Lights in the Winter: An Illuminating Subject!

Published on Thu, 01/14/2016 - 11:32am

There are many myths circulating across the internet, and through personal conversations among flock owners, about using lights in the coop during the winter.  Myth #1:  The light hurts the chickens.  Myth #2:  The chickens don’t sleep as well as they should.  Myth #3:  The light makes them eat more.

We will tackle each of those myths in just a moment, but first, let’s talk about what the light actually does to the hen.

Light’s Egg-cellent Effect

All birds are affected by light as it related to their reproductive tracts.  As you know, in the spring daylengths increase gradually until the middle of the summer when we have the longest day of the year (summer solstice).  Then, after the summer solstice, the daylengths gradually decrease until the shortest day of the year (winter solstice).   If a bird detects a decreasing daylength, then the reproductive tract will regress.  This is why many older hens stop laying in the winter. 

Technically, the egg-laying activity of a chicken is in reaction to the length of dark in a 24 hour cycle, however, you the owner are much more able to control the amount of light you provide and so we will be discussing changes to the coop from the daylength point of view.  For your laying hens, when the number of hours of light (daylength) reaches 11-12 hours, the reproductive tract begins to grow in preparation for producing eggs.  The optimum daylength for maximum egg production is 14 hours of light.  You can control the laying cycle of your hens by providing light to your hens during winter.  Many young hens will lay acceptably through the winter of their first year unless the weather turns very, very cold for a long time.  However, in their second winter, and the winters that follow, you will likely see that your hens will stop laying. 

Paying the Light Bill

If you keep chickens for the eggs that they provide, then you may wish for them to lay through the winter.  But what about the power bill?  Sure it will go up, but why not let someone else foot much of the bill…say…Mother Nature.  She provides light for several hours of the day and you need only turn on your lights after she begins to turn down hers.  You can count on 8 hours of light in the winter months from Mother Nature, then you will need to turn on your lights for the remaining period of time.  So for 14 hours of light, you will only need to pay for the additional 6 hours that you keep the lights on in the coop. 

When to Add Light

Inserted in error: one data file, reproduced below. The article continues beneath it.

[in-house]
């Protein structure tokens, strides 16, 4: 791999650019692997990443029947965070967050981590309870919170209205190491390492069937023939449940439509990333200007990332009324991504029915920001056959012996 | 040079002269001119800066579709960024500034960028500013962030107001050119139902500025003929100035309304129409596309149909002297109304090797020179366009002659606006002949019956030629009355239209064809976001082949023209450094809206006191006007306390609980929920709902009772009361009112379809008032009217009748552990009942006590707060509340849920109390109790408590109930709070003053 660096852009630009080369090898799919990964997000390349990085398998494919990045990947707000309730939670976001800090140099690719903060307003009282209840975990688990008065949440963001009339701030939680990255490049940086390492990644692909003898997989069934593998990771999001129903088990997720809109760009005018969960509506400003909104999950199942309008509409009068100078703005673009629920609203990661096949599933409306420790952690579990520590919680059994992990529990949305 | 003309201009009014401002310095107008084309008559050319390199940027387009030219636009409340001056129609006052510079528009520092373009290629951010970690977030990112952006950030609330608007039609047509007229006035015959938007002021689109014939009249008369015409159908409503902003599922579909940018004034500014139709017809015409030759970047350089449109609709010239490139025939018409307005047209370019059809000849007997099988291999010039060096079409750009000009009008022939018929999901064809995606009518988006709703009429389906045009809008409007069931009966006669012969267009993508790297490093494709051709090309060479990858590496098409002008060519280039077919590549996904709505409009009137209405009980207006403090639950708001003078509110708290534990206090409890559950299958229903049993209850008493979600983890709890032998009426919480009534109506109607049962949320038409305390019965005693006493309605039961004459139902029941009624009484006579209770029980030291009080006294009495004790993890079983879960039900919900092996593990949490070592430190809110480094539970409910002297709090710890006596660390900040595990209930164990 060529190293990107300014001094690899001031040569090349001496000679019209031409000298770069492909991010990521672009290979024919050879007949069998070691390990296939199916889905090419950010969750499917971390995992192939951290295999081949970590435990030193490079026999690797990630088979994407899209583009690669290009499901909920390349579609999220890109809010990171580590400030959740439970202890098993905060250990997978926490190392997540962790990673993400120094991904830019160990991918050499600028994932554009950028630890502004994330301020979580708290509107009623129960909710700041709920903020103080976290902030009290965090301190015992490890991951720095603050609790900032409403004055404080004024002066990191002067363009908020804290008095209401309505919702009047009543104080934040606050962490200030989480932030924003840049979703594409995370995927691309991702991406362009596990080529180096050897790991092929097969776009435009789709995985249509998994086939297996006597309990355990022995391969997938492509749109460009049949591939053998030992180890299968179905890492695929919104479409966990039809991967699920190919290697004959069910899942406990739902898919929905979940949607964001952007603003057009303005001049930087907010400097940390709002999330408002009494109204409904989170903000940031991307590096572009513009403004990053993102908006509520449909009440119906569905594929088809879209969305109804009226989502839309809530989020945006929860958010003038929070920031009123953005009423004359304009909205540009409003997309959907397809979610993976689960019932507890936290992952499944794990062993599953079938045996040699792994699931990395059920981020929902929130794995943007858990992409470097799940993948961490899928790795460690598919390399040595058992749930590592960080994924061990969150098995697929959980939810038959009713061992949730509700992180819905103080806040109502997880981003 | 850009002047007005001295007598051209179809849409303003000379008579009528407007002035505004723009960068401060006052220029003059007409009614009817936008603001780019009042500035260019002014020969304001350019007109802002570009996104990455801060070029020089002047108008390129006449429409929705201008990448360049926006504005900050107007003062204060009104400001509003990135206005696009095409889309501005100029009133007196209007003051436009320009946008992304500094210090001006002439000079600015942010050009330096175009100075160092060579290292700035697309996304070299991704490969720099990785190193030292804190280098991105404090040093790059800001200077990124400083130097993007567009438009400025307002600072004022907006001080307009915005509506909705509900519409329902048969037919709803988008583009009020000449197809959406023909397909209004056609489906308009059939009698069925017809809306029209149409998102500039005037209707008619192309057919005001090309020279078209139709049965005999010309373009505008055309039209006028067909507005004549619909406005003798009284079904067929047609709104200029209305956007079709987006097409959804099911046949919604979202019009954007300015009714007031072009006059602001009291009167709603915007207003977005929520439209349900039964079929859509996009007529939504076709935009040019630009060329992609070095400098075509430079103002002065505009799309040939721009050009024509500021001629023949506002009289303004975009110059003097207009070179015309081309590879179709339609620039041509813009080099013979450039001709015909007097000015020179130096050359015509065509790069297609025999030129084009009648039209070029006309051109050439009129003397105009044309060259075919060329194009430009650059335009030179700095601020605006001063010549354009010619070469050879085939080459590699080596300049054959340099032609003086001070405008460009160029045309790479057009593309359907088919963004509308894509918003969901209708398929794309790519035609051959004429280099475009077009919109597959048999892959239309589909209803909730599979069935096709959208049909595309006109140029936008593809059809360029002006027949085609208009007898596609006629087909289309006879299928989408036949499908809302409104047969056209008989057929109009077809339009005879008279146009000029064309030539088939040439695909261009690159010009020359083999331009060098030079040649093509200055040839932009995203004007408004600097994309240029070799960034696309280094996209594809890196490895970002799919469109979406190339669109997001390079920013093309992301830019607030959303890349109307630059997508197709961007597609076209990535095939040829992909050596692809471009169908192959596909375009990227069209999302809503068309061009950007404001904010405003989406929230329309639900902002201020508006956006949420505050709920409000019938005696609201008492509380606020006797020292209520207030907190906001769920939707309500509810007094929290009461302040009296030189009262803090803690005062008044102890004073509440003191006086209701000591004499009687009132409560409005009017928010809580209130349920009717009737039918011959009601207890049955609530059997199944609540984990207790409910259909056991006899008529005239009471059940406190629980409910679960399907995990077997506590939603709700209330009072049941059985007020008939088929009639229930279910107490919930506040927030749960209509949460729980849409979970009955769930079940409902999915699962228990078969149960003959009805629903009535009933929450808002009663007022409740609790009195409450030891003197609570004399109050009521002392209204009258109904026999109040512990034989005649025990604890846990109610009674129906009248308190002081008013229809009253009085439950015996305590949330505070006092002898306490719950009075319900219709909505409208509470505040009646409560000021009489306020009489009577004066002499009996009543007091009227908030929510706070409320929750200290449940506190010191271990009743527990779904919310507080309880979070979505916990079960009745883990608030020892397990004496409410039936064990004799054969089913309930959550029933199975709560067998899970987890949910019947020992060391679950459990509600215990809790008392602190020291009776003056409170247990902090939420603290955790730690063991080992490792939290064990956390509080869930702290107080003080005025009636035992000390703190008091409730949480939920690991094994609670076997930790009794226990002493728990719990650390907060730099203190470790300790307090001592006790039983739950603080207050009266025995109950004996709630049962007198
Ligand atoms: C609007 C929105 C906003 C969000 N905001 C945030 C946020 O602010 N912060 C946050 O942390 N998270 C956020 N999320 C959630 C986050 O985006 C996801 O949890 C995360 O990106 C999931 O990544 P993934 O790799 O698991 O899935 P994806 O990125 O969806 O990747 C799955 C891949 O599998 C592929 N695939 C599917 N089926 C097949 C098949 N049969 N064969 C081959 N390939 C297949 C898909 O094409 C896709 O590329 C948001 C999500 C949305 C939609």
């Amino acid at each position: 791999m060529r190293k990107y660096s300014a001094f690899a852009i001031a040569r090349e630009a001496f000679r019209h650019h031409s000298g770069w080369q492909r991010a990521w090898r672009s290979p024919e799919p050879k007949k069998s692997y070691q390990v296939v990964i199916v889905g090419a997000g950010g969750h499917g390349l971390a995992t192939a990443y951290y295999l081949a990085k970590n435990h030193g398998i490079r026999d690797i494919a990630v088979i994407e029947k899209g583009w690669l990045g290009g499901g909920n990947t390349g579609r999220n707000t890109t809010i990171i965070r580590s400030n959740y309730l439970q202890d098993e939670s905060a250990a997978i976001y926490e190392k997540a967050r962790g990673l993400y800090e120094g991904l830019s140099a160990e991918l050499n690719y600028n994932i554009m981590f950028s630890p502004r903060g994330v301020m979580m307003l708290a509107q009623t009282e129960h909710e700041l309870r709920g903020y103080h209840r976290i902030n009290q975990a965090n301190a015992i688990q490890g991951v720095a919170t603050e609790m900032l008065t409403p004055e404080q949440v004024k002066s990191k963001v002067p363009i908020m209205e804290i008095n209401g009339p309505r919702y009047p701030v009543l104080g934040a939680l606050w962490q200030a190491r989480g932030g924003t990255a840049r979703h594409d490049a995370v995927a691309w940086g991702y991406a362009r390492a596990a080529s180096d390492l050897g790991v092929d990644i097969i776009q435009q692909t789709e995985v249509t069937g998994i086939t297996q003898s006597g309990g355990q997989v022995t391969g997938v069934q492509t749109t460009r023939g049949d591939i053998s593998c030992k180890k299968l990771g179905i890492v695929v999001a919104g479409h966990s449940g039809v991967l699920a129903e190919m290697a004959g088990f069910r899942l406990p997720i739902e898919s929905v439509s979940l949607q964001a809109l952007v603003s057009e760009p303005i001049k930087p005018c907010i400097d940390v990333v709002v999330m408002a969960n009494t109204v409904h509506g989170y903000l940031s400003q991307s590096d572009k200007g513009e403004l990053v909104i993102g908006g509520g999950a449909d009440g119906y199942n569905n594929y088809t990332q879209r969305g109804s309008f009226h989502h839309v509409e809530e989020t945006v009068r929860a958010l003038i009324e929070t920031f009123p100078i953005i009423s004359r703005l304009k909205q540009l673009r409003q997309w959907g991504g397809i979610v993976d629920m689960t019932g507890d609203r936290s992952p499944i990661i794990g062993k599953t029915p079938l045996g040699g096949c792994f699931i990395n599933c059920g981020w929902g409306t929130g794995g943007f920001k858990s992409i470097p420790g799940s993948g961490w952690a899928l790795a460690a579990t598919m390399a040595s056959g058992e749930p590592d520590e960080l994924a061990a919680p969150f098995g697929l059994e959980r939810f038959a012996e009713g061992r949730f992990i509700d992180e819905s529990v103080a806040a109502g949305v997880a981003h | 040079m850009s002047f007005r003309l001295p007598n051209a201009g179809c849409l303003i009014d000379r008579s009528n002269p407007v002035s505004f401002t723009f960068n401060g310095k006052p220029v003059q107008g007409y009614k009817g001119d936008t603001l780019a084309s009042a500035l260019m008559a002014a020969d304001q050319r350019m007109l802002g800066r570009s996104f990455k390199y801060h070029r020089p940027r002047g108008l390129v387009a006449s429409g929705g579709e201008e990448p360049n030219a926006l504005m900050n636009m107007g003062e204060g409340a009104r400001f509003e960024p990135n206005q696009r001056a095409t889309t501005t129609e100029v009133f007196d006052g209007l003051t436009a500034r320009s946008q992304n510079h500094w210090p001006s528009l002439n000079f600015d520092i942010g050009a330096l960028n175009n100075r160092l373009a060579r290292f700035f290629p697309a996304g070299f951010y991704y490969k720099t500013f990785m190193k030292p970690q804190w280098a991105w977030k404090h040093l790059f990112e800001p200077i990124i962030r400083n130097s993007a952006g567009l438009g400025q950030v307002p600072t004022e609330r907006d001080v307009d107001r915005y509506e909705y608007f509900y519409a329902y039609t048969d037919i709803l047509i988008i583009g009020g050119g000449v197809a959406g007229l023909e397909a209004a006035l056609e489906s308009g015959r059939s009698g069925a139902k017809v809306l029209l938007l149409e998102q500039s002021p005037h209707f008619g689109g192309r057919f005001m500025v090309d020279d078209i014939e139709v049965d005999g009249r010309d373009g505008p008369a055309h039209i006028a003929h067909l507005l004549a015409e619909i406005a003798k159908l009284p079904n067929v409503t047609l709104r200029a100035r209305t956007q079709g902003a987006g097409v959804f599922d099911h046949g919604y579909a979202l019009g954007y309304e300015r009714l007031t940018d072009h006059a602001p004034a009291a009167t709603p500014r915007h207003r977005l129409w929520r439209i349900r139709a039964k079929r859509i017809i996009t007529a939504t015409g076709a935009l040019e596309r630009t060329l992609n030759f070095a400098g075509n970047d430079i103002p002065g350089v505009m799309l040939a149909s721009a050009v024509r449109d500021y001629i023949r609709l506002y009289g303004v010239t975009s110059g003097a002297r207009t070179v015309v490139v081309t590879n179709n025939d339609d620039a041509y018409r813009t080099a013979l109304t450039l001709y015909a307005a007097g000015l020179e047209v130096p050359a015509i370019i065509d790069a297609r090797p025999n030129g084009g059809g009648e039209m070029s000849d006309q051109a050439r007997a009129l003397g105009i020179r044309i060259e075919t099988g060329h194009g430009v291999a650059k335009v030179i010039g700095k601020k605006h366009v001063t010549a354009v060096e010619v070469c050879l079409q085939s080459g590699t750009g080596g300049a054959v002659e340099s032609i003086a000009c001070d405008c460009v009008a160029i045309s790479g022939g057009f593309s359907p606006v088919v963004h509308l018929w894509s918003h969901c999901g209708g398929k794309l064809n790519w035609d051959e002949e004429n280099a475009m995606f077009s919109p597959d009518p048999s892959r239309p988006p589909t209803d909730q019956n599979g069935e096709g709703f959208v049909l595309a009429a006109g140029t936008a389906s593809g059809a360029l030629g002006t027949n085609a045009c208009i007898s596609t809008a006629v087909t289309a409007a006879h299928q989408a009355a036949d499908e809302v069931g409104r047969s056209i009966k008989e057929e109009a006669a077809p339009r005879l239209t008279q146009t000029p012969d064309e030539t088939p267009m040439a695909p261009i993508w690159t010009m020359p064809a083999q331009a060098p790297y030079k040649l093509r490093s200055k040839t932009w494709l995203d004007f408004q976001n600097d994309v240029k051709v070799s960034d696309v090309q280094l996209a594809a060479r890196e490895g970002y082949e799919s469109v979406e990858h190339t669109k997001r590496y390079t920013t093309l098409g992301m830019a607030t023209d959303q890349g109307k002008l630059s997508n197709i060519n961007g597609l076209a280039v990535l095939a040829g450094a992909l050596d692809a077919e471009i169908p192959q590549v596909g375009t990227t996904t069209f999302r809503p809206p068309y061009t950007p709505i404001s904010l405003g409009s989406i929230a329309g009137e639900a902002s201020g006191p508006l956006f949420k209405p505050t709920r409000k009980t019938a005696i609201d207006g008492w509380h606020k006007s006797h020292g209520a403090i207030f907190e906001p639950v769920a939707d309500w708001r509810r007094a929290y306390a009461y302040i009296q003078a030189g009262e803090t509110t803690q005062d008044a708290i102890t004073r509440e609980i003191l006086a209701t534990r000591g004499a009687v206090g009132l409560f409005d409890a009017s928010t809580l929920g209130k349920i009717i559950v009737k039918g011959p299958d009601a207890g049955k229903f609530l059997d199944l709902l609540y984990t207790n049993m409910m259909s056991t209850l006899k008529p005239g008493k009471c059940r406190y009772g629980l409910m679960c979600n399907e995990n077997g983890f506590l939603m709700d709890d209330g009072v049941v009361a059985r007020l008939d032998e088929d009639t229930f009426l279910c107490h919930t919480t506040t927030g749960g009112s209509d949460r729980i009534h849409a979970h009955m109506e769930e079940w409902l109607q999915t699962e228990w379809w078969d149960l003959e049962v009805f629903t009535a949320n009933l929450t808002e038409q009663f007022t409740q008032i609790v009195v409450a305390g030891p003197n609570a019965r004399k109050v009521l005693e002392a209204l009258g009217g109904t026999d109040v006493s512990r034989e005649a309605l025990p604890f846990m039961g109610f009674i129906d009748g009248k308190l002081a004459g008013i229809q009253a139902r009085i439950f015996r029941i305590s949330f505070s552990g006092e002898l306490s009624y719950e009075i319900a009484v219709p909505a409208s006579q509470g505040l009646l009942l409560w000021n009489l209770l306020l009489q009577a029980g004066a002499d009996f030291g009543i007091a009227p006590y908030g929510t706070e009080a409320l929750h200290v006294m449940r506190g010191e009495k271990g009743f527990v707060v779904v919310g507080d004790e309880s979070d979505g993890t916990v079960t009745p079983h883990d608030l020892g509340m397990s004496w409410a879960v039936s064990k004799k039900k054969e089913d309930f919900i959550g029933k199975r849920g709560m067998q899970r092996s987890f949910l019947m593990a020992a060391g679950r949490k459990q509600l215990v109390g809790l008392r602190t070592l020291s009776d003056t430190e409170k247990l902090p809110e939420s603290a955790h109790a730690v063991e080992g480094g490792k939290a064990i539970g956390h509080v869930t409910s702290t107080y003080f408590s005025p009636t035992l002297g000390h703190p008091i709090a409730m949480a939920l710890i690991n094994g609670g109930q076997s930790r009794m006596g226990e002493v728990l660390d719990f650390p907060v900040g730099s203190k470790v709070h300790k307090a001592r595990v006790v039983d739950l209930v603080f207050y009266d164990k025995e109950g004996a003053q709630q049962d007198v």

You can do it all in one stretch or you can break it up around dawn and twilight.  What do I mean?  Well, you can have the lights turn on at 5:30 am and turn off at 8:30 am when Mother Nature provides enough bright light to have an effect on the birds.  Then again in the afternoon, when twilight arrives at about 5:30 or 6 pm you can turn on your lights for 3 hours until 8:30 or 9 pm.  Alternately, you can let Mother Nature have her natural sunrise at 8:30 am, but you can leave the lights on for an additional 6 hours after twilight.  That means the light in the coop turns off at about 11:30 pm. 

How to Add Light

It is all well and good that you want to add light, but unless you are going to be very consistent, then you may want to consider adding a little help to ensure that your program is a success.  It does not take much to ensure that the light you provide is consistent.  There are timers that you can get for turning on the lights at home when you leave on vacation.  One of these very same devices can be used to switch on a light inside the coop.  These programmable timers can easily be located an hardware or big box stores and will run you $5-$20 depending on the number of plugs and if it is for indoor or outdoor use.  If you need to run an extension cord to the coop, then you may need to consider a plug-in timer that is for outdoor use.

How Much Light?

Foot candles are a measure of light intensity.  It does not take much light to get a chicken to lay.  You can easily achieve 1 foot candle of light, but you will need a minimum of ½ a foot candle.  How do you measure the light intensity in your coop?  To determine if you have at least 1 foot candle of light, take a regular newspaper into the coop with you along with a 12 inch ruler.  Place the newspaper 12 inches from the end of your nose and then read the writing on the newspaper.  Dim the lights until you can just barely read the newspaper.  Once you have dimmed the light to the point that you can no longer read the writing, then you have gone below 1 foot candle of light.  To be sure that you have not gone below ½ foot candle of light, move the newspaper closer to your nose (6 inches to be exact) and make sure you can still read the writing.